When I was growing up, a trip to the cinema was a special treat. By that I mean that it didn’t happen that often – I feel almost every trip I make now is special, but for different reasons. Yet one thing was apparent – despite being the fourth tallest in my class at school at age 11 (and two of those taller than me were girls – yikes!), I was not going to be getting into anything other than U or PG films or the equivalent for some time to come.
The most gutting aspect of this came in the mid-eighties, when my friends and I came up with several sadly never followed through on plans to get into Gremlins, which looked ace but had picked up a dreaded 15 certificate, leaving us four years short. A gap like that can never be overcome, even by tying cans of paint to the bottom of your shoes to look taller. (Maybe it’s for the best we never got around to that.)
Thankfully I had an understanding mother who saw me for the mature, responsible individual that I was, so at age 12 I got to see my first 18 rated movie through clenched fingers; it was David Cronenberg’s The Fly. (To this day, I still can’t watch the bit where the baboon gets turned inside out – it’s the only bit of any movie I can’t watch, but I digress.) This was swiftly followed by the likes of Robocop, Die Hard and a slew of other eighties action movie classics, none of which I would have seen until well into the next decade if it weren’t for the wonders of home video.
But as good as they were on video, I look back now and feel a huge sense of regret that I never got to see the works of the Stallones, the Willises and the Schwarzeneggers on the big screen. Imagine the Nakitomi Plaza towering 30 stories high on a 30 metre high screen, or Arnie chasing down the Predator in the jungle when all you can see is foliage and explosions in your field of view.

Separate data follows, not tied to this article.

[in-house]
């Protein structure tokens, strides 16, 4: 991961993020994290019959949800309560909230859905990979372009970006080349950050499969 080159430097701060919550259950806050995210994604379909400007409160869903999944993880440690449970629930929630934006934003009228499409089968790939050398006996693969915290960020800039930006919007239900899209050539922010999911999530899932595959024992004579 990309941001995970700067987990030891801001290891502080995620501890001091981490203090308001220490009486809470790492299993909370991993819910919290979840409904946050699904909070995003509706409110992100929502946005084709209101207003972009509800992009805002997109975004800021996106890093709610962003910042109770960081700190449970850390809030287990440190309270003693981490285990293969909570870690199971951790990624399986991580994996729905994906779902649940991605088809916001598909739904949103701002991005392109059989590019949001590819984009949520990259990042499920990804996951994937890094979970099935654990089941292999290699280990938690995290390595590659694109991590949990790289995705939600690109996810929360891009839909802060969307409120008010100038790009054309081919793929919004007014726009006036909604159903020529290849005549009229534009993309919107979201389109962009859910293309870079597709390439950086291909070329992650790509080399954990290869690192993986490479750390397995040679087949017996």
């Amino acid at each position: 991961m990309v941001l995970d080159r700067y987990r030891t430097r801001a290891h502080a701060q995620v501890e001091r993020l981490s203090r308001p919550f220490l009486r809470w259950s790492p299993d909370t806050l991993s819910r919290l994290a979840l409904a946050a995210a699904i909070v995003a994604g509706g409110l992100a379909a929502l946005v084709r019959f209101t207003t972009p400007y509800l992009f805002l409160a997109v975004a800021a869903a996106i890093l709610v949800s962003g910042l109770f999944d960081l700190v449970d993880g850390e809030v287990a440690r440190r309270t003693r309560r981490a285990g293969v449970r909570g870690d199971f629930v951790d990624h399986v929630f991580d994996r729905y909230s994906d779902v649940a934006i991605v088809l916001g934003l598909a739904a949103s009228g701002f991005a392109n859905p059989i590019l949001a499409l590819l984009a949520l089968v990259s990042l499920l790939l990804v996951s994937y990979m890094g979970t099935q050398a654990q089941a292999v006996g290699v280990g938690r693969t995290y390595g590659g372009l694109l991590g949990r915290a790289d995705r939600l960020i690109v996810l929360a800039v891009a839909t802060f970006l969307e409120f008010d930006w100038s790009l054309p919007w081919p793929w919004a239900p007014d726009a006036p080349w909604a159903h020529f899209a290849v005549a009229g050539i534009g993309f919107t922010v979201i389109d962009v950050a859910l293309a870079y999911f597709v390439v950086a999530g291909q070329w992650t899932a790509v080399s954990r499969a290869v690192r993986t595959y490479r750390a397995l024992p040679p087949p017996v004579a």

Somehow, the action movies that followed over the next two decades were good, but were never quite the same, apart from the occasional good Bond or Bourne. But even they never had the easygoing pleasure and undemanding attitude of those eighties classics. Which is why it was such a pleasure to pitch up for Predators at my local multiplex this morning. Despite being a 10:00 a.m. showing, there was a healthy crowd (well, over a dozen – that is healthy for that time of the morning) who’d made the trip in, and satisfied grunts and chuckles could be heard from start to finish. Bullets, explosions and pumped up actions stars spouting one liners (even if it was Adrien Brody – go figure) – surely what cinema was made for first and foremost.
So I guess I’m the boy who never grew up. I’m still getting the same pleasure from cheesy action movies I did when I was thirteen years old, I’m just getting the chance to see them the way they were intended now. And if it was down to me, I’d bring them all back – thankfully, Sylvester Stallone’s had the same idea… Can’t wait.